It also makes me think about my mom who, to this day, insists she loves Japanese design.  Because it’s so uncluttered.  (Mom, it’s uncluttered because they have *less stuff* not because they were just *that good* at design.)  But it is interesting how much even house designs can vary between cultures, and what’s considered normal.

I saw another house design where the bedroom was really just an enclosed bed with a sliding door.  There wasn’t any ‘floor’ area, just the bed (looked to be on a platform but not what you’d consider a typical western bed frame).

Got me really thinking about small house plans and reduced floor spaces.  There have been many books written about small houses, lots of people blogging about small houses, much building of small houses, and now tiny apartments are the latest place we’re cutting space and living smaller here in the US.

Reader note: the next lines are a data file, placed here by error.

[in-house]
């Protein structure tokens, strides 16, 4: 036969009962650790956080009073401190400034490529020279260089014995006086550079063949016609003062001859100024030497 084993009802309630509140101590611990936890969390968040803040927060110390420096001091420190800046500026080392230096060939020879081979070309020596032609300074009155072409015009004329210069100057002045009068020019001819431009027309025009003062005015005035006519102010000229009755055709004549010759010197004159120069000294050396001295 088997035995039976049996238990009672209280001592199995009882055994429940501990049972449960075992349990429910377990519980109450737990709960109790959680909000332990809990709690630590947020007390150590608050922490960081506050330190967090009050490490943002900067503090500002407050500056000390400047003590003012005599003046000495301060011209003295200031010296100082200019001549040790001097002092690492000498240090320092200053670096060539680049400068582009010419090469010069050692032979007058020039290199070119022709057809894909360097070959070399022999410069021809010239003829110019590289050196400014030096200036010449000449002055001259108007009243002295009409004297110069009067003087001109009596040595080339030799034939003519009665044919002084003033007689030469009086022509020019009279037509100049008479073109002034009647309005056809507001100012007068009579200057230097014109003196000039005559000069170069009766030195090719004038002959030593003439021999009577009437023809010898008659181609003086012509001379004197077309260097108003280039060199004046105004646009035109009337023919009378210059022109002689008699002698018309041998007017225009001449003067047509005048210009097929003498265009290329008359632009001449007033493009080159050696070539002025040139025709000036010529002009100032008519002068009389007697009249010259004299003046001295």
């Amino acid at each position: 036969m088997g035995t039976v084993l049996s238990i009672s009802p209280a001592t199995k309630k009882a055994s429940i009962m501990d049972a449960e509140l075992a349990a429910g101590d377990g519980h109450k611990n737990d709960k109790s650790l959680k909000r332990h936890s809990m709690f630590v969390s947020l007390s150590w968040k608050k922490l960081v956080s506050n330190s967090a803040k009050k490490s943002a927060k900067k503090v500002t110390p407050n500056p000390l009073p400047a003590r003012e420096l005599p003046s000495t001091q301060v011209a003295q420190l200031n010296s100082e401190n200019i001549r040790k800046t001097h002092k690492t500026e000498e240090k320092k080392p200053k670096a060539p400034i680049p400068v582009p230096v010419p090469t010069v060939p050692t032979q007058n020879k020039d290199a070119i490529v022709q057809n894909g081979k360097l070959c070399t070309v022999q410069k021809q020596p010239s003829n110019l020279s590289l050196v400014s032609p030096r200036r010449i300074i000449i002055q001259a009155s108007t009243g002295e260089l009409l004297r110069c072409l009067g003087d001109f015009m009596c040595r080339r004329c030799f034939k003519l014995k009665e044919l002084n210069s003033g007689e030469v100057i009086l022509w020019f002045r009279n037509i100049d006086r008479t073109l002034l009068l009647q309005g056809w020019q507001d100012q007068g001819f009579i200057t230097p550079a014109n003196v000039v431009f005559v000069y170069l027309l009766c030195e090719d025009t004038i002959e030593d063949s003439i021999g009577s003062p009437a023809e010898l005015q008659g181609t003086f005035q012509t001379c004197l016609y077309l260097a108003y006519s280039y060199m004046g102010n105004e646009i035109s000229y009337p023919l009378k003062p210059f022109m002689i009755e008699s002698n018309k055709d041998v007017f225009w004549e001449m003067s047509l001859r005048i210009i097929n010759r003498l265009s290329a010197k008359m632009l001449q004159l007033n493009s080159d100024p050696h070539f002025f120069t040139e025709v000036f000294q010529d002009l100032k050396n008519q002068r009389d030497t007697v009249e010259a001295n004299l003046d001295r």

My house is 1,800 square feet, if memory serves.  That means if we’re talking about apartments being 220 sf, I could fit just over 8 apartments in my house.  Since my house is 4 bedroom, and if you assume parents and three children, my house could (and has) uncomfortably fit 5 people (the discomfort chiefly caused by there being but a single bathroom).  Compare that with the same square footage could comfortably fit 8 people, even if in a very tiny space.

It also made me realize there was no way I could ever fit all my ‘stuff’ into 220 square feet.  I probably couldn’t fit it into 440 square feet.  I might have a hard time squeezing down into 900 square feet – half the size of my house.